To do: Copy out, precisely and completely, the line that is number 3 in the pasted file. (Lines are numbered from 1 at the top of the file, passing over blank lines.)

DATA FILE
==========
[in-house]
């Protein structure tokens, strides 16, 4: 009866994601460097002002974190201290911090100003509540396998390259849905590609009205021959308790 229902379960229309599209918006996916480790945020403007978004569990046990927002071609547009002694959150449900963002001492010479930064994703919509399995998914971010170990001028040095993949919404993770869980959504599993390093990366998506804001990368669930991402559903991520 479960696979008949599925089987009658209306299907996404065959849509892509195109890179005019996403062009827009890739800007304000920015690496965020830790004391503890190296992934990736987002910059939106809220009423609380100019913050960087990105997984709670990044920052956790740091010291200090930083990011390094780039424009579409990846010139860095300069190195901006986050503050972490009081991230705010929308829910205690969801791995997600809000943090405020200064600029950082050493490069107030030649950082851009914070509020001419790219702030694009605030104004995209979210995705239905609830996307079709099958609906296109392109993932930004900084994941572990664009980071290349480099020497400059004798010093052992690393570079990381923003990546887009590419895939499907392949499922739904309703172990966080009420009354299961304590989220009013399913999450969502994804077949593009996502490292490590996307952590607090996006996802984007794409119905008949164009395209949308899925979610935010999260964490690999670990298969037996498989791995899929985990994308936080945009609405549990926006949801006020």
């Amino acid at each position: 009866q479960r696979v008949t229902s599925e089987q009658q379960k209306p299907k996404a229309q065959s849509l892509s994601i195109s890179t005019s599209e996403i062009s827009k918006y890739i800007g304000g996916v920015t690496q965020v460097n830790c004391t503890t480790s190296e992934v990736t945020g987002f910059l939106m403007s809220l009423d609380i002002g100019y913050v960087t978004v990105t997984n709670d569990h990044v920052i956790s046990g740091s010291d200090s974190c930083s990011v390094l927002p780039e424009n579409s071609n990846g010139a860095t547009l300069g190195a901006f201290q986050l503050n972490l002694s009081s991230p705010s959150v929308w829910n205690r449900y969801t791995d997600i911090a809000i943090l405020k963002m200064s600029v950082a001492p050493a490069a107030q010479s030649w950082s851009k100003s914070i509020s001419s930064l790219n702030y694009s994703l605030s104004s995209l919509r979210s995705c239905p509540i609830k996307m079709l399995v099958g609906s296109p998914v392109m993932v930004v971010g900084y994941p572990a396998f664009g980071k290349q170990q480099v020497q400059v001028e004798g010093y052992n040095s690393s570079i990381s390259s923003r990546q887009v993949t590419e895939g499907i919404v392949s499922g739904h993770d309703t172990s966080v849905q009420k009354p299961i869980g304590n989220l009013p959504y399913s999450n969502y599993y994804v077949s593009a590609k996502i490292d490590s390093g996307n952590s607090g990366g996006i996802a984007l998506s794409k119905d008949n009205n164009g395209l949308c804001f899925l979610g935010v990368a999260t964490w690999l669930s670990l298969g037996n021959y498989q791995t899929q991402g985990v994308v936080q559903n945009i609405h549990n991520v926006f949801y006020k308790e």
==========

């Amino acid at each position: 009866q479960r696979v008949t229902s599925e089987q009658q379960k209306p299907k996404a229309q065959s849509l892509s994601i195109s890179t005019s599209e996403i062009s827009k918006y890739i800007g304000g996916v920015t690496q965020v460097n830790c004391t503890t480790s190296e992934v990736t945020g987002f910059l939106m403007s809220l009423d609380i002002g100019y913050v960087t978004v990105t997984n709670d569990h990044v920052i956790s046990g740091s010291d200090s974190c930083s990011v390094l927002p780039e424009n579409s071609n990846g010139a860095t547009l300069g190195a901006f201290q986050l503050n972490l002694s009081s991230p705010s959150v929308w829910n205690r449900y969801t791995d997600i911090a809000i943090l405020k963002m200064s600029v950082a001492p050493a490069a107030q010479s030649w950082s851009k100003s914070i509020s001419s930064l790219n702030y694009s994703l605030s104004s995209l919509r979210s995705c239905p509540i609830k996307m079709l399995v099958g609906s296109p998914v392109m993932v930004v971010g900084y994941p572990a396998f664009g980071k290349q170990q480099v020497q400059v001028e004798g010093y052992n040095s690393s570079i990381s390259s923003r990546q887009v993949t590419e895939g499907i919404v392949s499922g739904h993770d309703t172990s966080v849905q009420k009354p299961i869980g304590n989220l009013p959504y399913s999450n969502y599993y994804v077949s593009a590609k996502i490292d490590s390093g996307n952590s607090g990366g996006i996802a984007l998506s794409k119905d008949n009205n164009g395209l949308c804001f899925l979610g935010v990368a999260t964490w690999l669930s670990l298969g037996n021959y498989q791995t899929q991402g985990v994308v936080q559903n945009i609405h549990n991520v926006f949801y006020k308790e």